Baby Boomers: Would You Trust Your Care To A Robot?

As baby boomers age, who will take care of them? 

That's the question on the minds of public health and policy experts, since the numbers don't add up: an estimated 117 million Americans are expected to need assistance by 2020, and it's predicted that the number of available caregivers will be around 50 million—well shy of what's needed.

Hence, the creation of "The Living Lab," a Case Western Reserve University laboratory that opened recently at Ohio Living Breckenridge Village, a residential community for older adults. The goal of this lab is to test out new technologies that could help improve quality of life for aging adults. 

One of the most engaging projects in development is Woody,  a plywood-based social robot. CWRU researcher Kiju Lee and her team are tinkering with Woody to make him into a companion for older adults, someone who could also potentially help out with medication reminders or other things like that. While other groups around the world are fast at work on social robots as well, Lee's aim is make a robot who is not only friendly but also affordable ($500 is the target price).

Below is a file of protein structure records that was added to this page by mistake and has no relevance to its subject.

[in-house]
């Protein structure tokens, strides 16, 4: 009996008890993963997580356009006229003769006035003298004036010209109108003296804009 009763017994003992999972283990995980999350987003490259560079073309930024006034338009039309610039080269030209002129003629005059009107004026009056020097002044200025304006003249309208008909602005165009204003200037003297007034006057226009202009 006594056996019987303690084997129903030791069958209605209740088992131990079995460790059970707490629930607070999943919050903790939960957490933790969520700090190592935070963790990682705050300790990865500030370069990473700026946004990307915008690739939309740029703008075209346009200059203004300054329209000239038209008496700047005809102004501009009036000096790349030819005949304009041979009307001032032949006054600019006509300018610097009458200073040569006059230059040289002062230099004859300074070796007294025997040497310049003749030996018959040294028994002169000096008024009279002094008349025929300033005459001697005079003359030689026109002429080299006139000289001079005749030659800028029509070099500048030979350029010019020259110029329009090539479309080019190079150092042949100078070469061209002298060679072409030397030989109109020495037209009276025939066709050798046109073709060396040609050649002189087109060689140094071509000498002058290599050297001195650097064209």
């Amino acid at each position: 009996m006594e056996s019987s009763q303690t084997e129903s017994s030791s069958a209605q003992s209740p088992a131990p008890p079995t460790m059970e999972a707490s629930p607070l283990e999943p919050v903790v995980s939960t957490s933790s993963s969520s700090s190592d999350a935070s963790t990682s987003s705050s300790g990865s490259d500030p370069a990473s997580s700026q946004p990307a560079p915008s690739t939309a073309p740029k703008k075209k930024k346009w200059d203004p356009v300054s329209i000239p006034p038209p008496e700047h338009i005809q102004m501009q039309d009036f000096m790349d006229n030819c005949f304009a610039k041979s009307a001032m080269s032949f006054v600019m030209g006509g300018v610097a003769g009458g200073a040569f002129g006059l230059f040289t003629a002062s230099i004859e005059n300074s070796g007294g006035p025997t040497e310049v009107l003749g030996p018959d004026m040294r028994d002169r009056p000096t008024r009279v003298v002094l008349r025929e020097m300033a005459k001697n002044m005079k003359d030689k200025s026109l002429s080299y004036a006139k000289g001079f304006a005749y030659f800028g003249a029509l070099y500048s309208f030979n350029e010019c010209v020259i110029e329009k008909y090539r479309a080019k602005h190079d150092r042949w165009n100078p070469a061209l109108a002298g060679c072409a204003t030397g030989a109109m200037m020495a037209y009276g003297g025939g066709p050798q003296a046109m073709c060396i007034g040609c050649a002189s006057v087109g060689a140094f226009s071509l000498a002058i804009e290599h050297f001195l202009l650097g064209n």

Other projects at the lab include an augmented walker that would allow people to walk up stairs and avoid pricey home modifications, and shoe inserts that give doctors valuable intel about a patient's stability issues. There's also a robotic knee brace that could help people who've lost movement on one side of their body, like after a stroke. Researchers hope this lab, and the willing participants at Breckenridge Village, will help them come up with smarter, more human-centric solutions for the challenges of aging. 

 

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